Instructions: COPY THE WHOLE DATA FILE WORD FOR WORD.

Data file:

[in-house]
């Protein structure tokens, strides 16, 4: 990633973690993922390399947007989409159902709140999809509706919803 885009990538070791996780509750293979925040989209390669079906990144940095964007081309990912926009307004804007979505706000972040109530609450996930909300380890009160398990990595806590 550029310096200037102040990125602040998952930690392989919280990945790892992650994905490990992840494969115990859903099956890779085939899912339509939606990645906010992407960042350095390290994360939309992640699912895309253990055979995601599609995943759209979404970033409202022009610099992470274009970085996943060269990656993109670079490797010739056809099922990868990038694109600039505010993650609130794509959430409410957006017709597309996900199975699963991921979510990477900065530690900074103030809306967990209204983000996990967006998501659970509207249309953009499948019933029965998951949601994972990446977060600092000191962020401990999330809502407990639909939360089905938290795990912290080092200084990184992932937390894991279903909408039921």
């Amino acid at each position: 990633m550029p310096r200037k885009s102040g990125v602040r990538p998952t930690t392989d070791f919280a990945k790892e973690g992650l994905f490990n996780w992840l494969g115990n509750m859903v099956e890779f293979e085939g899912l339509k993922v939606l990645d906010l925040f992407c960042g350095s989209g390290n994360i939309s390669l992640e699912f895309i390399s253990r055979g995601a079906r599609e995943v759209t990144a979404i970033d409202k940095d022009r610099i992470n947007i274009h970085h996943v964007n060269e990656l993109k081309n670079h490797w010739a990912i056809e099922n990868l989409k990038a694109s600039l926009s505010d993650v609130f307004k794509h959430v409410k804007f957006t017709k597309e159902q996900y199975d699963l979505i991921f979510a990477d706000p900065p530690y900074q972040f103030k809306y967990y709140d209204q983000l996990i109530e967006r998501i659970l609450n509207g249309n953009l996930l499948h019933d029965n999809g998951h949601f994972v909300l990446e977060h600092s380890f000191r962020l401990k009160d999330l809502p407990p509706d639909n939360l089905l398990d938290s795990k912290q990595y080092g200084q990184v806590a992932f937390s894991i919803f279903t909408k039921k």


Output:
[in-house]
């Protein structure tokens, strides 16, 4: 990633973690993922390399947007989409159902709140999809509706919803 885009990538070791996780509750293979925040989209390669079906990144940095964007081309990912926009307004804007979505706000972040109530609450996930909300380890009160398990990595806590 550029310096200037102040990125602040998952930690392989919280990945790892992650994905490990992840494969115990859903099956890779085939899912339509939606990645906010992407960042350095390290994360939309992640699912895309253990055979995601599609995943759209979404970033409202022009610099992470274009970085996943060269990656993109670079490797010739056809099922990868990038694109600039505010993650609130794509959430409410957006017709597309996900199975699963991921979510990477900065530690900074103030809306967990209204983000996990967006998501659970509207249309953009499948019933029965998951949601994972990446977060600092000191962020401990999330809502407990639909939360089905938290795990912290080092200084990184992932937390894991279903909408039921």
């Amino acid at each position: 990633m550029p310096r200037k885009s102040g990125v602040r990538p998952t930690t392989d070791f919280a990945k790892e973690g992650l994905f490990n996780w992840l494969g115990n509750m859903v099956e890779f293979e085939g899912l339509k993922v939606l990645d906010l925040f992407c960042g350095s989209g390290n994360i939309s390669l992640e699912f895309i390399s253990r055979g995601a079906r599609e995943v759209t990144a979404i970033d409202k940095d022009r610099i992470n947007i274009h970085h996943v964007n060269e990656l993109k081309n670079h490797w010739a990912i056809e099922n990868l989409k990038a694109s600039l926009s505010d993650v609130f307004k794509h959430v409410k804007f957006t017709k597309e159902q996900y199975d699963l979505i991921f979510a990477d706000p900065p530690y900074q972040f103030k809306y967990y709140d209204q983000l996990i109530e967006r998501i659970l609450n509207g249309n953009l996930l499948h019933d029965n999809g998951h949601f994972v909300l990446e977060h600092s380890f000191r962020l401990k009160d999330l809502p407990p509706d639909n939360l089905l398990d938290s795990k912290q990595y080092g200084q990184v806590a992932f937390s894991i919803f279903t909408k039921k």